How can I talk to my Mother in Law about the decisions being made on her behalf that I disagree with?

1 answer | Last updated: Sep 14, 2017
A fellow caregiver asked...

My husband has four siblings. His mom is 93 years old and still lives in a condo basically by herself even though one of her sons "lives" there too. He is a worthless person who thinks that the world owes him something. He is 67 years old and is verbally cruel to his mother. My husband is the only one who really takes an active interest in helping his mom . However, his sister is a nurse and has medical power of attorney and has convinced my mother-in-law that she has the right to tell her now what can and can't be done in a medical sense even though she has her faculties she is so intimidated by her and will not listen to anything we try to tell her. Mom lately is so sad and gets extremely argumentative when we try to explain our frustration over how she lets her run things. There are two other sons also and one has a wife that runs the show at their home so he very rarely comes around and the other son uses religion as his "I'm so busy" excuse and the mom is very religious so this becomes a very acceptable reason. My husband is retired and works part time but the family just assumes that he is the one to always take care of these things. But as soon as someone else does appear on the scene she uses all their advice and then cries to us about what they did and we try to help but then she says what they said and won't listen to anything we have to say. She gets herself so upset lately that then she can't go out because she is afraid of having an accident. She has become so concerned about her bowels lately that it is getting out of control. She hardly eats anything and still thinks that she should be going to the bathroom as if she were eating like a truck driver. I want to know what I can try to do to make her life a little easier. How I can try to have a talk with her? Or am I just hoping for something at this stage that is just not going to happen? I am an only child and my mom passed away 25 years ago at 52 years old so I wish I could get these people to take a different path in dealing with her. My dad is in a nursing facility and it has been very hard for me and I have no one to help or get advice from. These folks want any decisions to be only made by them as an individual and not as a group for what is best for her. Any advice after my rambling would be great. Thanks all for listening.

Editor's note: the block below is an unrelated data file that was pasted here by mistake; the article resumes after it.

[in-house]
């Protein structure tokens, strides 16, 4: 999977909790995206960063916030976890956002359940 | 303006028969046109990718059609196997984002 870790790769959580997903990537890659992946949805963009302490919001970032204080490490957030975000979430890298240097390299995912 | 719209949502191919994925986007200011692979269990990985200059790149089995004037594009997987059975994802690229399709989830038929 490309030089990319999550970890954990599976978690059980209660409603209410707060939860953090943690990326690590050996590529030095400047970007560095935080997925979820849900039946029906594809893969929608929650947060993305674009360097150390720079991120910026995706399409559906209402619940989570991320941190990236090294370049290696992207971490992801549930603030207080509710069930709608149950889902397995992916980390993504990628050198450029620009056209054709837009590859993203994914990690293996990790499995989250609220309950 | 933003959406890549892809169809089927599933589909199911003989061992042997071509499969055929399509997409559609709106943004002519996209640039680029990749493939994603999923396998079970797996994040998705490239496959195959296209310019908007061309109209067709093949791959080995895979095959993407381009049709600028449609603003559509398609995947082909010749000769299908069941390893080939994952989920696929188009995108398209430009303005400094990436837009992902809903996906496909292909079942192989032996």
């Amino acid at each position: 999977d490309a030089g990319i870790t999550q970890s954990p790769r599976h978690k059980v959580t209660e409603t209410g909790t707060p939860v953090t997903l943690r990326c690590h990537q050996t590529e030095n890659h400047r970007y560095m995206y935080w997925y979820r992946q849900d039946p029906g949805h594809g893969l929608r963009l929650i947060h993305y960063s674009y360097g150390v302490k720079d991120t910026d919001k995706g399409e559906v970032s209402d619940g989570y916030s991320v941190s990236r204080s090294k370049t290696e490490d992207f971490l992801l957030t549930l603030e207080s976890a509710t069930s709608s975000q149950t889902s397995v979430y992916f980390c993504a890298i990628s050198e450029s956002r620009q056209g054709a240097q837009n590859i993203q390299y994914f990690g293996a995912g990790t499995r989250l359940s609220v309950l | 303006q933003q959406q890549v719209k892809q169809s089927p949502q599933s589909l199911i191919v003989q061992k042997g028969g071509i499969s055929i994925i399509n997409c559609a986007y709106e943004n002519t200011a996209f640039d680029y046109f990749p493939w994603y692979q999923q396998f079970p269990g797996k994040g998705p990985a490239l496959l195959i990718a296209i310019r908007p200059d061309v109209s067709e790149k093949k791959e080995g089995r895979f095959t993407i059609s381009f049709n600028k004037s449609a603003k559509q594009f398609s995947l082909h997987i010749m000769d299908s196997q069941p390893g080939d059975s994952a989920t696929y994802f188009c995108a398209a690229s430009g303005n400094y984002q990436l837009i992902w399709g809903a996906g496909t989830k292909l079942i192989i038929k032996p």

Expert Answers

Maria Basso Lipani writes a popular website on geriatric care topics, where she puts her expertise as a Licensed Clinical Social Worker to good use answering care planning questions. Maria is a graduate of Columbia University School of Social Work and is licensed in California and New York.

I’m very glad you took the time to write in. My hunch is that many readers can relate to the myriad of family dynamics you describe and I have several thoughts on things you might try:

First, consider having your mother-in-law assessed by a doctor, preferrably a geriatrician, with three specific goals in mind: 1) to get a written opinion on her cognitive status; 2) to make certain that her diminished appetite is not due to some undiagnosed medical condition; and 3) to determine if medication for anxiety and/or depression may be appropriate. Assessing your mother-in-law’s cognitive abilities is essential. Either the results will validate the role your sister-in-law has assumed as the decision maker, or prove that she has assumed this role prematurely.

If your mother-in-law is found to be impaired and you feel that your sister-in-law and brother-in-law are behaving abusively, I would encourage you to consider anonymously contacting Adult Protective Services (APS) in your area: the number can be found in most phone books under “Abuse” or by calling 411. Keep in mind however, that APS cannot assist if the older adult is not cognitively impaired. In this instance, the abuse is not likely to end unless your mother-in-law begins to set some very clear limits with her children, which I would agree is much less likely to happen at this point.

One very direct way to help your mother-in-law is to see that she gets some relief from her physical symptoms. Her fear of an embarrassing accident is clearly distressing and is significantly impacting her quality of life. If the doctor can find no underlying cause, perhaps some medication or a special diet can be tried. If she is cognitively intact she may also benefit from counseling - perhaps through a local church - to help her sort through the tremendous stress that is most likely contributing to her ailments.

If she does not improve in a few months, consider arranging a follow-up appointment with the doctor to discuss other suggestions. If she does improve, try using yours and your husband’s visits to get her out of the house whenever possible. It is important to create opportunities for her to get a break from the environment in which she lives, particularly if it involves socializing with peers such as at a senior center. This should help to improve her mood a great deal.

Last, but by all means not least, take care of yourself by figuring out what helps you to relax and make a commitment to do more of those things. You have a tremendously full plate between your mother-in-law and your father. Perhaps talking to someone would be helpful to you as well. Free counseling for family caregivers is available through the National Family Caregiver Support Program and you can find a center near you by contacting the Elder Care Locator at: 1-800-677-1116.